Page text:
Kenyan Muslim cleric refuses to leave jail after acquittal

By Emmanuel Igunza
BBC News, Nairobi

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Image source, AFP
Image caption,
Kamiti Maximum Prison has a notorious reputation and conditions for inmates are reportedly poor

A Muslim cleric in Kenya has asked a court not to free him from jail despite being acquitted of terrorism charges.

Guyo Gorsa Buru said he feared he could be abducted and killed by state agents once released as is alleged has happened to other terror suspects.

He was arrested in 2018 and charged with possessing material that promoted a terrorist group and for collaborating with Somalia-based al-Shabab militants.

The court in the capital has allowed him to remain in custody for 30 days.

Earlier, a chief magistrate at Nairobi's Milimani law courts ruled that the state had failed to prove its case against Sheikh Buru.

His lawyer has asked the High Court for the guarantee of state protection for his client once freed.

While the cleric awaits a ruling, Justice Wendy Micheni said he would have to pay for his continuing stay at Kamiti Maximum Prison.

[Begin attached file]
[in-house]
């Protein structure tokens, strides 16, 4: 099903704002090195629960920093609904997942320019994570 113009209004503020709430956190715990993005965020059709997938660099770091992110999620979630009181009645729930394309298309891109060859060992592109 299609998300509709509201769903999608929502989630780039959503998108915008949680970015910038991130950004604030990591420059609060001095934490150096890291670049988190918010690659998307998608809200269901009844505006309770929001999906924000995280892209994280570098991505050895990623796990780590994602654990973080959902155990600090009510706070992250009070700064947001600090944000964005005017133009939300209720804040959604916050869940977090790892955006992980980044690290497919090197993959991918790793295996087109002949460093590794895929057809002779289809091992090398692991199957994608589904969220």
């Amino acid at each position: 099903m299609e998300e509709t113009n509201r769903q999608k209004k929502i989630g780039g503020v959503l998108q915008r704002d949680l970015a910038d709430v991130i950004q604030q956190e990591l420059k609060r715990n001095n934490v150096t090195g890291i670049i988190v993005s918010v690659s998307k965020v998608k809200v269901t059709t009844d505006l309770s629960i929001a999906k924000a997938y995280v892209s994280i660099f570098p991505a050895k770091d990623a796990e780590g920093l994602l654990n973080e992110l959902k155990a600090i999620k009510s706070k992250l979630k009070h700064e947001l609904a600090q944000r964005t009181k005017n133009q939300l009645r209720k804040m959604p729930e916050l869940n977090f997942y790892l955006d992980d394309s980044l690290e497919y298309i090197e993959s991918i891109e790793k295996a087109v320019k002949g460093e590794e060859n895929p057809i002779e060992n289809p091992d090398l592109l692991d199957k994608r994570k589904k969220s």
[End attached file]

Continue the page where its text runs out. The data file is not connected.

The fact that he wants to remain at Kamiti, which has a notorious reputation, shows how much he feels his life is in danger.

Other clerics suspected of connections to Somali Islamist group al-Shabab have been killed in the past, though the authorities deny involvement.

"There are numerous cases of people being charged with offences under the terrorism act who have been acquitted and have later on been found dead. So he's quite justified in holding the view that he could be eliminated," his lawyer John Khaminwa told the BBC.

In April 2014, Abubakar Sharif Ahmed, known as Makaburi, was shot dead in Mombasa as he left a courtroom - this followed the killings of two other imams in the coastal city.

Image source, AFP
Image caption,
Supporters of the controversial cleric known as Makaburi accused the security forces of killing him

Four months before Makaburi's killing, a member of Kenya's anti-terror police told the BBC how it treated al-Shabab suspects: "The justice system in Kenya is not favourable to the work of the police. So we opt to eliminate them."

Mr Khaminwa said during his long law career, first as a prosecutor and then from 1973 as defence counsel, he had not heard of someone opting to remain in prison.

His client had been unfairly targeted from the very start of this case, he said.

The lawyer added that demonstrations erupted after Sheikh Buru's arrest in Marsabit, a town in north-eastern Kenya, as people knew him to be a teacher and good person and did not believe the terrorism accusations.

Amnesty International and other human rights groups often accuse Kenya's police of brutal tactics, including extrajudicial killings and abductions.

Last year Amnesty says 33 people were forcibly disappeared by the police - allegations denied by the force.

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